From 2000-01 to 2008-09, the proportion of workers engaged in technical and trades jobs in Queensland declined by 5 percentage points.

    In contrast, labourers share of Queensland construction employment increased 4 percentage points.

    Duration of employment The building boom in Queensland attracted new labour into the industry. As a result,

    there was a decline in the average experience level of workers in the Queensland construction industry.

    Over the period 2004 to 2010, the proportion of new entrants (with less than two years work experience) was consistently higher in Queensland construction than the rest of Australia from 2004 to 2010.

    Conversely, compared to the rest of Australia, Queensland had a lower proportion of workers with more than five years work experience for the period 2004 to 2010.

    Educational qualifications Census 2006 data suggests that a slightly higher proportion of construction workers in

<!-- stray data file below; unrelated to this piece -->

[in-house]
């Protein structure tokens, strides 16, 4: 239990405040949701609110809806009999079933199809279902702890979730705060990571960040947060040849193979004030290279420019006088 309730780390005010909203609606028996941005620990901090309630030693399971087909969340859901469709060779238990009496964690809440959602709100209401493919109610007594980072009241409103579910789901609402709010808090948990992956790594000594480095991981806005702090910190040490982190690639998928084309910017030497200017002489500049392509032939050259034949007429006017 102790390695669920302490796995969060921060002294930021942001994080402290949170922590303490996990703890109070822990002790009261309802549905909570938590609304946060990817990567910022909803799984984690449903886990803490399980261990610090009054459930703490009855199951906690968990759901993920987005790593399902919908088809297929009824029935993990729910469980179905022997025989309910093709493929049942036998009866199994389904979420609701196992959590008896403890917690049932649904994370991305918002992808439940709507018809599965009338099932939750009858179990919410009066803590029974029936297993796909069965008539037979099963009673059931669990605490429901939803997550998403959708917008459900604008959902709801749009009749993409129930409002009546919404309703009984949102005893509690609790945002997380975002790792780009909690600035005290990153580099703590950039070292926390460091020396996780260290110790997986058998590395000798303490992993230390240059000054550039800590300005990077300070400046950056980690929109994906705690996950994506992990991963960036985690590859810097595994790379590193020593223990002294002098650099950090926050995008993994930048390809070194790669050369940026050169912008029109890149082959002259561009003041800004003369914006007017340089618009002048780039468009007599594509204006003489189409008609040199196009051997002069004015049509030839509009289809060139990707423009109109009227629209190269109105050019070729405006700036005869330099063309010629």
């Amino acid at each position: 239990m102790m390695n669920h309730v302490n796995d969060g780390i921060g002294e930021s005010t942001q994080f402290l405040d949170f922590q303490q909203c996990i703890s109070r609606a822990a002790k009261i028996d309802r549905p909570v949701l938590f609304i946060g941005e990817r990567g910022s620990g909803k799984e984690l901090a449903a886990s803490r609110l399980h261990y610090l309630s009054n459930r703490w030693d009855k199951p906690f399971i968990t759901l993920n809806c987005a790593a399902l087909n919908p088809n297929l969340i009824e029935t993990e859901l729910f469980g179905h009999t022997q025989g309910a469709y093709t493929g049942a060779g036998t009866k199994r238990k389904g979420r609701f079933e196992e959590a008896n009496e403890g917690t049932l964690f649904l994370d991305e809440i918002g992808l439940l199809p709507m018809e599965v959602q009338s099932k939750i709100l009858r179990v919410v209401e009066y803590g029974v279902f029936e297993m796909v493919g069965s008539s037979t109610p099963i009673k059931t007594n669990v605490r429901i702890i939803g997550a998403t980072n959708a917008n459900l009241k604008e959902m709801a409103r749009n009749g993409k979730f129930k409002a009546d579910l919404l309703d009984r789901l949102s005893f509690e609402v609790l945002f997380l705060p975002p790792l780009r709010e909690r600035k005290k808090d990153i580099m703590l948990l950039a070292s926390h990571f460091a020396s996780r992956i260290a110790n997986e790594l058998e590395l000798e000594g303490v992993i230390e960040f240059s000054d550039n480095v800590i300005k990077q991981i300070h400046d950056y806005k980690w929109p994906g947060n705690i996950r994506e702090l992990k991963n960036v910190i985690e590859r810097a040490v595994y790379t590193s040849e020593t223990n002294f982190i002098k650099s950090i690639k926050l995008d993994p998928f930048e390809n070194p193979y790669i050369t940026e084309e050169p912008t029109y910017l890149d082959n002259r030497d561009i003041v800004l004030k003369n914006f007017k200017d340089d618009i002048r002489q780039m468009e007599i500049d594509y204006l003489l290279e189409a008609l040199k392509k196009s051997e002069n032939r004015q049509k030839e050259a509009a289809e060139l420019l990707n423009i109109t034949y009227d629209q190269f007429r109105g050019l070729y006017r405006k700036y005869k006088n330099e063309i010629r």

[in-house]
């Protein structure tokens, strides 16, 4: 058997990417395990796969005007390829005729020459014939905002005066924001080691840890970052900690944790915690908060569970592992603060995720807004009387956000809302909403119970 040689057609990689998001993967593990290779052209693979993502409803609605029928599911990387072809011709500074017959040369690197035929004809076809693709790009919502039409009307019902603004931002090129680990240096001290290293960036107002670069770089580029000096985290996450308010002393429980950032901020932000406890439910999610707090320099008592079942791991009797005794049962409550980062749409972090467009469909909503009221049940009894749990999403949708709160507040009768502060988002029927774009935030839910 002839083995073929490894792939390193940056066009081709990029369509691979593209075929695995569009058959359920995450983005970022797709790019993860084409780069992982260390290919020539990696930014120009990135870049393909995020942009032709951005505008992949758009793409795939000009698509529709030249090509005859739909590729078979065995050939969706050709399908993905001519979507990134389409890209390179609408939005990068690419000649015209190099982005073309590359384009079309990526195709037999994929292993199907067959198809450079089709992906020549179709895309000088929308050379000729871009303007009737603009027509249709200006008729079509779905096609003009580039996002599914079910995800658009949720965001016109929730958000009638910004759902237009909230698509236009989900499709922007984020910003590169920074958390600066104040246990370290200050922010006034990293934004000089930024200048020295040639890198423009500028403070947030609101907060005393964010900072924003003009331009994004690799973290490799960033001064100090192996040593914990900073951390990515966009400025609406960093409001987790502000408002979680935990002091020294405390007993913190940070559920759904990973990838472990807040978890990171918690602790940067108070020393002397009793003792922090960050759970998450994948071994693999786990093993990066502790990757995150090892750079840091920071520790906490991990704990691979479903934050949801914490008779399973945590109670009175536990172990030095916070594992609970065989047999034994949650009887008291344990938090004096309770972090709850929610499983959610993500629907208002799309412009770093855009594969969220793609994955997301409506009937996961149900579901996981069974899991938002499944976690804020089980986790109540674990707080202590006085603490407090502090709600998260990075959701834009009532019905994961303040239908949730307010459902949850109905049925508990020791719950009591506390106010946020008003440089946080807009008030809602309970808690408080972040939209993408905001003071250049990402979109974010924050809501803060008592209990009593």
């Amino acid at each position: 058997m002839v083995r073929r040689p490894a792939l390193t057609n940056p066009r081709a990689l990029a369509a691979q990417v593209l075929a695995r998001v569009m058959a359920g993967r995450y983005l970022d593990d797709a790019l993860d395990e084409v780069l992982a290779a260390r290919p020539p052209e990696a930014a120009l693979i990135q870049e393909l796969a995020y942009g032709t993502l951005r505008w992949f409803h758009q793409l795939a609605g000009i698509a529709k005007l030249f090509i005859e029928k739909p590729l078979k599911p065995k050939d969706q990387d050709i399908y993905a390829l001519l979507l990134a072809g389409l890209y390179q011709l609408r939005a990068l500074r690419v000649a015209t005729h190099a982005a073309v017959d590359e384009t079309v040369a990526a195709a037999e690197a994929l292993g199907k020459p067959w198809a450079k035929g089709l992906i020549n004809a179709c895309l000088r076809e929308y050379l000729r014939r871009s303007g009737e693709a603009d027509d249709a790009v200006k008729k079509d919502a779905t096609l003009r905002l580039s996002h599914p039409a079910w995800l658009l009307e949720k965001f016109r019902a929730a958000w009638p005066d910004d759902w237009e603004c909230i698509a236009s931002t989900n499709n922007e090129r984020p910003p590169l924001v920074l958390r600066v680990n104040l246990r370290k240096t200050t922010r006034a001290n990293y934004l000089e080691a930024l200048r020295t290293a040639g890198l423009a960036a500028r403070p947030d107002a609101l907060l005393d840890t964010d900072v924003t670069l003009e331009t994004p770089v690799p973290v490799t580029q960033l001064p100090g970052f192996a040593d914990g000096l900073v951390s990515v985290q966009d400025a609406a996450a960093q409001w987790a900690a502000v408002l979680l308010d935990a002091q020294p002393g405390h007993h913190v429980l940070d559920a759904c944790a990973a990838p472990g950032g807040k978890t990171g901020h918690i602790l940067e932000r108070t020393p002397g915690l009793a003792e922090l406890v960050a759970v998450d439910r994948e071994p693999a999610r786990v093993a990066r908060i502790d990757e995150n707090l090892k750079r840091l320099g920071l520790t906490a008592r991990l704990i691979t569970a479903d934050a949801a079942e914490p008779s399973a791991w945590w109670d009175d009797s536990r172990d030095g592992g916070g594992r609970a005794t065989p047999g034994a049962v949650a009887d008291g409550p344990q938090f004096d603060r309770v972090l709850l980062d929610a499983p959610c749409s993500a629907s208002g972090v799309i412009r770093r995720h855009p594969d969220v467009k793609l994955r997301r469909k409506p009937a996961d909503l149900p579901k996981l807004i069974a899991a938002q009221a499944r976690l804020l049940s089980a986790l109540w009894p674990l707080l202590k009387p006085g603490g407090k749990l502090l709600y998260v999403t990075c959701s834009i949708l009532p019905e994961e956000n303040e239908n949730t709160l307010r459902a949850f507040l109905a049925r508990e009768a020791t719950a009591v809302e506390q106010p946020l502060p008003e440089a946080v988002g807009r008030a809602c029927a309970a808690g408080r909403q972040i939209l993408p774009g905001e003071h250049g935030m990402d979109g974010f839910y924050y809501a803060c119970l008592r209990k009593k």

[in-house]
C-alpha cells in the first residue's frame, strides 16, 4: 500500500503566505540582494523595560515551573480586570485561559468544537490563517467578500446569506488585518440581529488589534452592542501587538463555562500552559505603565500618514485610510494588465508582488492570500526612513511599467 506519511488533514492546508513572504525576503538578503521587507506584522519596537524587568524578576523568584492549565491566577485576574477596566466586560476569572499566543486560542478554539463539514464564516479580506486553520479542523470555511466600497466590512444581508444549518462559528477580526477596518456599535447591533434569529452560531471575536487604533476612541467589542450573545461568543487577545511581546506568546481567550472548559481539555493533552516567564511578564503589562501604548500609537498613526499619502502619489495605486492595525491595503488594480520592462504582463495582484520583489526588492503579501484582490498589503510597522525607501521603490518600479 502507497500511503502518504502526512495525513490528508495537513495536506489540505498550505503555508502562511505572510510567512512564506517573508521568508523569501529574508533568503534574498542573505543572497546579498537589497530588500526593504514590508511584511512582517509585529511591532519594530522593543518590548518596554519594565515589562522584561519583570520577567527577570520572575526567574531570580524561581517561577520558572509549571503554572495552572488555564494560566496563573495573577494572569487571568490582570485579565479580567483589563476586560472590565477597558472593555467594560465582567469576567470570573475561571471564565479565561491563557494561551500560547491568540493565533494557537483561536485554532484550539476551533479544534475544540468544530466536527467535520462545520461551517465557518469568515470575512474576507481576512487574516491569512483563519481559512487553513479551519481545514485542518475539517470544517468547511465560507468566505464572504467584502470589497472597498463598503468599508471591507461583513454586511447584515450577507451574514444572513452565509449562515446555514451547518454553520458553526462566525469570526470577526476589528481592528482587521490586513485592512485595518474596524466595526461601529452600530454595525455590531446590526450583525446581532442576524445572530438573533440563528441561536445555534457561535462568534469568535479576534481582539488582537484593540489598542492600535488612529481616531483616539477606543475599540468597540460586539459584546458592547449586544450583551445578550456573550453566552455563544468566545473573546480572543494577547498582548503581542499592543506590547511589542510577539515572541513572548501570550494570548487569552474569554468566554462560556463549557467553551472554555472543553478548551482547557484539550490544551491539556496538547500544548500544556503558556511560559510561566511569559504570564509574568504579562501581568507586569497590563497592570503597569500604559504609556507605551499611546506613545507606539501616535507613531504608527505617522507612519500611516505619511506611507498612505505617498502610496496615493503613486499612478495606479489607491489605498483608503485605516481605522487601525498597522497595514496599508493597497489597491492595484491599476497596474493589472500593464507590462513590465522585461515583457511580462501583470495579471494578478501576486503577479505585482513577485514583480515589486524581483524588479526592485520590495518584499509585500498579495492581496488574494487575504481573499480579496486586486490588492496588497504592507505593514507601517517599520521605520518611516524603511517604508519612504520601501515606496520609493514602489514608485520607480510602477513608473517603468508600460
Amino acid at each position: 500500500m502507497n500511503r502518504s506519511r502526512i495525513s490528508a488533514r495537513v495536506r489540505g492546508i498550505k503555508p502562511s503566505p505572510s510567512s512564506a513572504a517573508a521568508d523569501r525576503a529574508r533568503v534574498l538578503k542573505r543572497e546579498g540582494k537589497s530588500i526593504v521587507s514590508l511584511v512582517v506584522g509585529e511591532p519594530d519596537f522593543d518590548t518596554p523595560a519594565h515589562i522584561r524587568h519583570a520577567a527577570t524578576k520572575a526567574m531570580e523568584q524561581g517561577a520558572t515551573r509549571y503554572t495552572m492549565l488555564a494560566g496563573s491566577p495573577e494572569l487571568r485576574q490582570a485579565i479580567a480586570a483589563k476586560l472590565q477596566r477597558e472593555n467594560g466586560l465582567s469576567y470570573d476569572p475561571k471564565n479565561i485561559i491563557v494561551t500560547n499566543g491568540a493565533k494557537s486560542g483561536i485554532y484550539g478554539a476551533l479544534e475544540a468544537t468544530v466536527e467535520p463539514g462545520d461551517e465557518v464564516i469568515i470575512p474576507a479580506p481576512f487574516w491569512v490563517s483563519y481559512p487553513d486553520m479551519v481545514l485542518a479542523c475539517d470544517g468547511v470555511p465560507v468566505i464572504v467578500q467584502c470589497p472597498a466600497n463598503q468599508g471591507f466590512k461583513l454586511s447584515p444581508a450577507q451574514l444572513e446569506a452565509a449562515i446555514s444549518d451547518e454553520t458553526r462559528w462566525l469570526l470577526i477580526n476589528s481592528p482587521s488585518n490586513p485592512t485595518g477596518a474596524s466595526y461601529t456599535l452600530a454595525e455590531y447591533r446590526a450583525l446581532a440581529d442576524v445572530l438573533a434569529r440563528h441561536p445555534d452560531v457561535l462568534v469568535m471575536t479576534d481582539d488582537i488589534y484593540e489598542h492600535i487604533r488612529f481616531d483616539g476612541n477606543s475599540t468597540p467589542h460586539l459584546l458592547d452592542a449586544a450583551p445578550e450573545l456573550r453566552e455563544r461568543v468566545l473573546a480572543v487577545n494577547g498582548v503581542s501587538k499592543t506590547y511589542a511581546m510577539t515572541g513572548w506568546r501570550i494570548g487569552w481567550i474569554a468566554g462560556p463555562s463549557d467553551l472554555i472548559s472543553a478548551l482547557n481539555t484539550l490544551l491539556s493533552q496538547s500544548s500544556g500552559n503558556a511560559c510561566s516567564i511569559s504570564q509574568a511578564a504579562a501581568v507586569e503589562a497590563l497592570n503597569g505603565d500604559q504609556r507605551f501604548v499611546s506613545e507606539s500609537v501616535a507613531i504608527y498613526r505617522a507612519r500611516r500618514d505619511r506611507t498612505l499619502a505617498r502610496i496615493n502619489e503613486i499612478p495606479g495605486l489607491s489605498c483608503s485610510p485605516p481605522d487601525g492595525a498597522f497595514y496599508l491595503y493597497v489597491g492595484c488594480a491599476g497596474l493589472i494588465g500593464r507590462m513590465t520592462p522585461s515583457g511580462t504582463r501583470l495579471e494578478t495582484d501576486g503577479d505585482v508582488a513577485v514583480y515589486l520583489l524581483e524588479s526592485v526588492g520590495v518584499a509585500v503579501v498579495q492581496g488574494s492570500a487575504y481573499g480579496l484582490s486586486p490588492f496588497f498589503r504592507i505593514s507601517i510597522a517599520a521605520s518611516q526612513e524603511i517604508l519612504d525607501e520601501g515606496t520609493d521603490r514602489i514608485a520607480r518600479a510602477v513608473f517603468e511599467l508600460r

Queensland have no post school qualification compared to the rest of Australia. Similarly, a slightly lower proportion of Queensland construction workers have diploma

    or superior qualification compared to the rest of Australia.

    Construction industry report PN11424 Page 4 of 80

  • Construction industry report PN11424 Page 5 of 80

    Ensuring a suitably qualified and trained construction workforce is an important element in ensuring safety standards in Queensland construction workplaces.

    Injury rates and the economic cycle A number of studies have shown that workers compensation claims rates are

    associated with economic cycles.1 Claim rates tend to increase during the upswing due to: o the more intensive use of labour; o short cutting of safety procedures and training; o a higher proportion of less experienced new hires; o less worker fear of filing compensation claims; o overuse of machinery, without proper maintenance; and o the use of outdated or unsafe plant.

    Conversely, claim rates tend to drop during recessions as:

    o the less experienced workers are the first to be laid off; o the least safe plant is taken out of services; o the pace of work is slower; and o there is more time available for rest breaks, training and observance of safety rules.

    CISR data From 2004-05 to 2009-10, the overwhelming majority of notices and verbal directions

    were issued in: o house construction, o non-residential building cons